Yes, it is 55 degree. Nope, it is NOT precisely 12 tpi.
Putting my Starrett thread gage on the barrel tenon, the first two thread crests fit the gage, while, for the rest of the length of the tenon, they show successively more light...not much, but perceptible.
This is what the writer I mentioned had noted. (Obviously, the longer the thread, the more deviation from ?. The barrel thread tenon is cut with a sharp pointed tool. A pre-WW-II Mauser 98 barrel from under my bench is similarly cut with sharp V form. Ergo, we are not dealing with a Whitworth form of 55 degree thread at all.
The metric system used before the turn of the last century is obsolete and no longer used anywhere. Modern metric pitch gages are useless for measuring this thread, since it was based on a different system of measurement.
The writer mentioned had the exact metric thread named and (actually) my cat jumped up on a pile of HSM's and other shop magazines and shuffled them into a pile, with no bookmark in place, so I can't find the article.
It is the precise, theoretical obsolete metric measurement that I need. (Lud Olson does not have a clue any more than Kuhnhausen has a glimmering.)
I have a new pre-threaded barrel from Brownells that does not begin to fit the recceiver threads although...the gage ring from Brownells catalog, made by Clymer, the reamer maker, slips on the Mauser's original barrel tenon loosely, full depth to the shoulder and it fits the aftermarket barrel tenon nicely also. But, the new barrel will not even start into the receiver ring.
Monday, I will order Brownells tap and die for the '98 Mauser and screw up the threads in the brand new receiver ring to fit my aftermarket barrel. I have no idea whether they (the tap and die) are 55 or 60 degree, but I have a terrible suspicion that I already know the answer to that.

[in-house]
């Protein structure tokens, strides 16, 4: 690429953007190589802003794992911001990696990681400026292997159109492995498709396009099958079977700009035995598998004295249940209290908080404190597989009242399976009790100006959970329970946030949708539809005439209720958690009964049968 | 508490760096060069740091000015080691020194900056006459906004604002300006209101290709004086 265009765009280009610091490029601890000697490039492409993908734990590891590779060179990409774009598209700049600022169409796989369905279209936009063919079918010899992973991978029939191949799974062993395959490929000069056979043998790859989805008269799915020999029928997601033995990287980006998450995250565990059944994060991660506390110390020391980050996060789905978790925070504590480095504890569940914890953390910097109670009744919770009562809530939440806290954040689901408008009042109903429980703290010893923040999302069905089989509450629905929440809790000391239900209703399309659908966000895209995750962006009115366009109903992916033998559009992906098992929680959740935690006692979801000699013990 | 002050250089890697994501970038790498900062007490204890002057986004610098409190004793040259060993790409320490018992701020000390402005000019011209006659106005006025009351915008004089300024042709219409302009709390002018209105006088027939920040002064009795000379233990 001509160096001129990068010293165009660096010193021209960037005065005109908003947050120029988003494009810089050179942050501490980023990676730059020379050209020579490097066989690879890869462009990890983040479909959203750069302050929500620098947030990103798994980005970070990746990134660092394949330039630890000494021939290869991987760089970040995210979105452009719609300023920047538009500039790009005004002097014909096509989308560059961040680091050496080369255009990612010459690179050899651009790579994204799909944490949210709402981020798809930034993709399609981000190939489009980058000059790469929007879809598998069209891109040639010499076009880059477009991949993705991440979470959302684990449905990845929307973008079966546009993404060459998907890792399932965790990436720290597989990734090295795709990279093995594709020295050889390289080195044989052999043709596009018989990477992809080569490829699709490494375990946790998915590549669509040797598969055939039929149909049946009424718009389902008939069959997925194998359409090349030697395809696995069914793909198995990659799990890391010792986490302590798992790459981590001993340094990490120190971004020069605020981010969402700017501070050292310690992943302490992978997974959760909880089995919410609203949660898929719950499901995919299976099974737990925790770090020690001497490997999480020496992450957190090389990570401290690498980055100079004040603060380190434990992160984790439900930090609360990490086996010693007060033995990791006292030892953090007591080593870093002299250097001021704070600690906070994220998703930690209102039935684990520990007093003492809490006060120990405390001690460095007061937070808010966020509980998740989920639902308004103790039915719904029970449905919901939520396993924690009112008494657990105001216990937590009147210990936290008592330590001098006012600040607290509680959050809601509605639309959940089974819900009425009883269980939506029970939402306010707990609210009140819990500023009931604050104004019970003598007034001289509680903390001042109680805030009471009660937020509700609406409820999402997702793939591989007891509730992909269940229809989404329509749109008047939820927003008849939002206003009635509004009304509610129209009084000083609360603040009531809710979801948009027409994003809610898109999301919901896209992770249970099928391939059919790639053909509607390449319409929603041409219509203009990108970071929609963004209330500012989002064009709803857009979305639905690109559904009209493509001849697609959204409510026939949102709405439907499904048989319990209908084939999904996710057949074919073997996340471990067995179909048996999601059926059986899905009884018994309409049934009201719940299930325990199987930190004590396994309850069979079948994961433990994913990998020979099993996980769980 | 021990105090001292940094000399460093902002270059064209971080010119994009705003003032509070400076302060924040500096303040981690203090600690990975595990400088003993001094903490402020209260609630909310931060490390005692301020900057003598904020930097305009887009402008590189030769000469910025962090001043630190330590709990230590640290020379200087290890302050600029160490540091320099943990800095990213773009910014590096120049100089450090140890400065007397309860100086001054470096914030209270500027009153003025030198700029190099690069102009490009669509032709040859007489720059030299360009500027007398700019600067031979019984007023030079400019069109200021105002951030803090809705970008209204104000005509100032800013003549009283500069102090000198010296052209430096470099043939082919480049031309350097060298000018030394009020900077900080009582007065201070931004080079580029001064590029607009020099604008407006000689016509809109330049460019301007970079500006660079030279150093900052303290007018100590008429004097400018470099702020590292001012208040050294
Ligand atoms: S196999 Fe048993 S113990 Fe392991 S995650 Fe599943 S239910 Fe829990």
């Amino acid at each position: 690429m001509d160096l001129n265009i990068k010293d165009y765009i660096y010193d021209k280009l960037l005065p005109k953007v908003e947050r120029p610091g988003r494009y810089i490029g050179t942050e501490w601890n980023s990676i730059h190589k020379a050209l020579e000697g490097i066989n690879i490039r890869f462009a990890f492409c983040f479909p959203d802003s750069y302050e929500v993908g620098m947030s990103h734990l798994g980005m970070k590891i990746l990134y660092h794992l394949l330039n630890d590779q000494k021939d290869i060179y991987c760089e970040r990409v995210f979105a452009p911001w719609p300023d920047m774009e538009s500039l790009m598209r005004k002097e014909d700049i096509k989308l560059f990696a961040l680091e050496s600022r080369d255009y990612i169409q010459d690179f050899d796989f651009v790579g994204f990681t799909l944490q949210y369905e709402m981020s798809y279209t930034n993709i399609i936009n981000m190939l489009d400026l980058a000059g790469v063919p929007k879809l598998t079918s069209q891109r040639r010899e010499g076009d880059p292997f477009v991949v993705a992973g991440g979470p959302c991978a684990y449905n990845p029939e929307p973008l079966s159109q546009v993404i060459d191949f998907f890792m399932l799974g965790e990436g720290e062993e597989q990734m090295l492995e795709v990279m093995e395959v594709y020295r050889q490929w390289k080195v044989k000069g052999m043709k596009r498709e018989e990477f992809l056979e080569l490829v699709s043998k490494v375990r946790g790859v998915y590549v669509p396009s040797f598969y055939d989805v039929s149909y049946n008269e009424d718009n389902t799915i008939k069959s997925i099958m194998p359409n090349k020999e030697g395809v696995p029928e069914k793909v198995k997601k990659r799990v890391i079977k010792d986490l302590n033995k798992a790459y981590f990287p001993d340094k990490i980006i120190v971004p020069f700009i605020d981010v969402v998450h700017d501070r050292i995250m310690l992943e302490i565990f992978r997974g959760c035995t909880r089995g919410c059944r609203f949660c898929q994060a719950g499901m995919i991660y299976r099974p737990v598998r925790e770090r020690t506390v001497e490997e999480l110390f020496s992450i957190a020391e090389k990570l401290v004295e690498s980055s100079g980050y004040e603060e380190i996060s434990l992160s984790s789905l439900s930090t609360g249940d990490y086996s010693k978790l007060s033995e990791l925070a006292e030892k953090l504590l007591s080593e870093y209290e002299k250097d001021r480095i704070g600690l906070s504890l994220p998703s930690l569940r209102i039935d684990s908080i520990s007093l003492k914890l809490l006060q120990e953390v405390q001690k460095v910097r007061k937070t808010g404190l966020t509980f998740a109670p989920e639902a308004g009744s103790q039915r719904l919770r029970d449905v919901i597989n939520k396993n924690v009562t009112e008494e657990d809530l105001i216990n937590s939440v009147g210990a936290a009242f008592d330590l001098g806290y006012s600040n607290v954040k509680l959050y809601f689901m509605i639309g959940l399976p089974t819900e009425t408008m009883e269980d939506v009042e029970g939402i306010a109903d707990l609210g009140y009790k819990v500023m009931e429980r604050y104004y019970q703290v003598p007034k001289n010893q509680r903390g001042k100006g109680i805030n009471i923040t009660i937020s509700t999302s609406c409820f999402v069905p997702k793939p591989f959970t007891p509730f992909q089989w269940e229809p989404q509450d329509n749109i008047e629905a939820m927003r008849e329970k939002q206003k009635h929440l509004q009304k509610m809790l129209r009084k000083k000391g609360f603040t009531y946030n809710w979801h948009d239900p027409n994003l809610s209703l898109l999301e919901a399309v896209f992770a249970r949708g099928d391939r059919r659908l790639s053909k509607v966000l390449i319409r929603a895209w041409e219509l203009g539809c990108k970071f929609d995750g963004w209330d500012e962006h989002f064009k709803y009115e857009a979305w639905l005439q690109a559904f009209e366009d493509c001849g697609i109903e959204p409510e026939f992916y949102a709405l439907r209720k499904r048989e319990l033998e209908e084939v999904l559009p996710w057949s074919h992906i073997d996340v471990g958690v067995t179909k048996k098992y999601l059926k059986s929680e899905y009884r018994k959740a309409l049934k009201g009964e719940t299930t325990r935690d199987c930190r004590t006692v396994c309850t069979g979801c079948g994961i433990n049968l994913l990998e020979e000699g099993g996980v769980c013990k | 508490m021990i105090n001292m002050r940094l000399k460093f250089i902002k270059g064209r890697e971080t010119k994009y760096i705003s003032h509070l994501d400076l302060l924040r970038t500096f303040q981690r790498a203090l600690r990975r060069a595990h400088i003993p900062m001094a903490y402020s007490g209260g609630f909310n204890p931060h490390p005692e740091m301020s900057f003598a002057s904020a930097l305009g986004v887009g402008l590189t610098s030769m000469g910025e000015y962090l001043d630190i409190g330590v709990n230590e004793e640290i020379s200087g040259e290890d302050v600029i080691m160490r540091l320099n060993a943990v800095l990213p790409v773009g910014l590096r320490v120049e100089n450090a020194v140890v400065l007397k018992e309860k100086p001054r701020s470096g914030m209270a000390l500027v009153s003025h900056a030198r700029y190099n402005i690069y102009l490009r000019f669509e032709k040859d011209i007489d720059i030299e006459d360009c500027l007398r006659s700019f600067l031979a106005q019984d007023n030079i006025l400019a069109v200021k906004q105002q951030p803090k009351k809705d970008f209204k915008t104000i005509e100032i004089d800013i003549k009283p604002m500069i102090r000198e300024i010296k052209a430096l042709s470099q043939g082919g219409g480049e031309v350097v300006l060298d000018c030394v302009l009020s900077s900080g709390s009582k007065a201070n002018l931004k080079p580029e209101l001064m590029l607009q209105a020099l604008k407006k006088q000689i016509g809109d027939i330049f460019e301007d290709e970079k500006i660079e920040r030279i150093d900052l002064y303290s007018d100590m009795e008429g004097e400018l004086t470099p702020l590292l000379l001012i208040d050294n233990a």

The point in all this is that I'm writing a book on the Mauser and I want to set this enigma straight once and for all. Once I have the answer, I will know if most of the problems are related to lathe gearing cutting wandering threads or to misread gages.
Thank you for your help, gentlemen; it has been very interesting so far.
And, oh yes, I have two formed 55 degree cutting tool bits, one from Brownells catalog and the other from Armstrong on a round cutter bit with a feed screw. Both are dead sharp pointed...no radius is cut. Ergo, they are not precisely to Whitworth specifications, but are "kinda/sorta" to spec. (Groan.)

[This message has been edited by John Lawson (edited 07-09-2005).]

[This message has been edited by John Lawson (edited 07-09-2005).]

[This message has been edited by John Lawson (edited 07-09-2005).]

Al Messer
07-09-2005, 09:19 PM
So, it IS a TYPE of now obselete Metric thread shape instead of a Whitworth thread?

John Lawson
07-09-2005, 11:08 PM
As I said, it is a never fired rifle I bought to check this out.
The barrel tenon has a 55 degree sharp pointed thread. The Luger barrels can be cut with the same tool to make a good fit.
What I want to know is the obsolete metric pitch of this thread on the Mauser '98.

07-10-2005, 02:32 AM
From the experience that I have had with Mausers, most of them do have the 55* thread cut in them 1.1x12. I can tell you that to get the correct barrel you have to thread yourself most of the time. I have seen some that you could barely get the barrel off because of the threads being cut like you spoke of and being forced into the reciever. If you find a very good example of a Mauser, I think you will find better threads. I like the VZ24 Mauser personally because they seem to have been a little better machinist than some of the folks that manufactured them. I think most folks have found one or two that you needed to cut the ring around the barrel to allow them to unscrew. You wouldn't think a man such Mr. Mauser would use a thread that would be so hard to duplicate as to have one that varied like the one you described.

07-10-2005, 08:25 AM
gizmo2 -the barrel should seat against both surfaces. When I measure the depth to the inner ring, it is never consistent, even with the face machined square. I don't have the expertise or tooling to true up the inner ring.

When I look at all the other war time machining that occured on firearms around WW2, there's not a whole lot of consistency!

cnrtyboy1289 -I concur. the vz24's are about the most consistent, the brazilian's are good too.